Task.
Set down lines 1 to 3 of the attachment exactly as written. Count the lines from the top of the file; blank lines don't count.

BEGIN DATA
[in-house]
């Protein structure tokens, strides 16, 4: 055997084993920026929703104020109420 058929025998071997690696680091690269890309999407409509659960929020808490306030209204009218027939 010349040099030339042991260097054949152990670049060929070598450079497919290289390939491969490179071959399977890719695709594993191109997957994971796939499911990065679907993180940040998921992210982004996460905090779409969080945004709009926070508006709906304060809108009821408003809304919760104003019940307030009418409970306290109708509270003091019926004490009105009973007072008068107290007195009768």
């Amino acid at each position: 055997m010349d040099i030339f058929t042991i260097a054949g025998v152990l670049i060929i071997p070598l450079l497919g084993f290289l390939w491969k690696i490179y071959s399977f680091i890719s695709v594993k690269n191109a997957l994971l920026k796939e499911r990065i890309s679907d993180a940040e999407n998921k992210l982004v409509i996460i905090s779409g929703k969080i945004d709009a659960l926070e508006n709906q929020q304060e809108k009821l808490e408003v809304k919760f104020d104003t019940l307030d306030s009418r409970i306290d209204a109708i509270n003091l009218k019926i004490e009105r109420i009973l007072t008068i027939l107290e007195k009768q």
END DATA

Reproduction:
[in-house]
């Protein structure tokens, strides 16, 4: 055997084993920026929703104020109420 058929025998071997690696680091690269890309999407409509659960929020808490306030209204009218027939 010349040099030339042991260097054949152990670049060929070598450079497919290289390939491969490179071959399977890719695709594993191109997957994971796939499911990065679907993180940040998921992210982004996460905090779409969080945004709009926070508006709906304060809108009821408003809304919760104003019940307030009418409970306290109708509270003091019926004490009105009973007072008068107290007195009768």
């Amino acid at each position: 055997m010349d040099i030339f058929t042991i260097a054949g025998v152990l670049i060929i071997p070598l450079l497919g084993f290289l390939w491969k690696i490179y071959s399977f680091i890719s695709v594993k690269n191109a997957l994971l920026k796939e499911r990065i890309s679907d993180a940040e999407n998921k992210l982004v409509i996460i905090s779409g929703k969080i945004d709009a659960l926070e508006n709906q929020q304060e809108k009821l808490e408003v809304k919760f104020d104003t019940l307030d306030s009418r409970i306290d209204a109708i509270n003091l009218k019926i004490e009105r109420i009973l007072t008068i027939l107290e007195k009768q």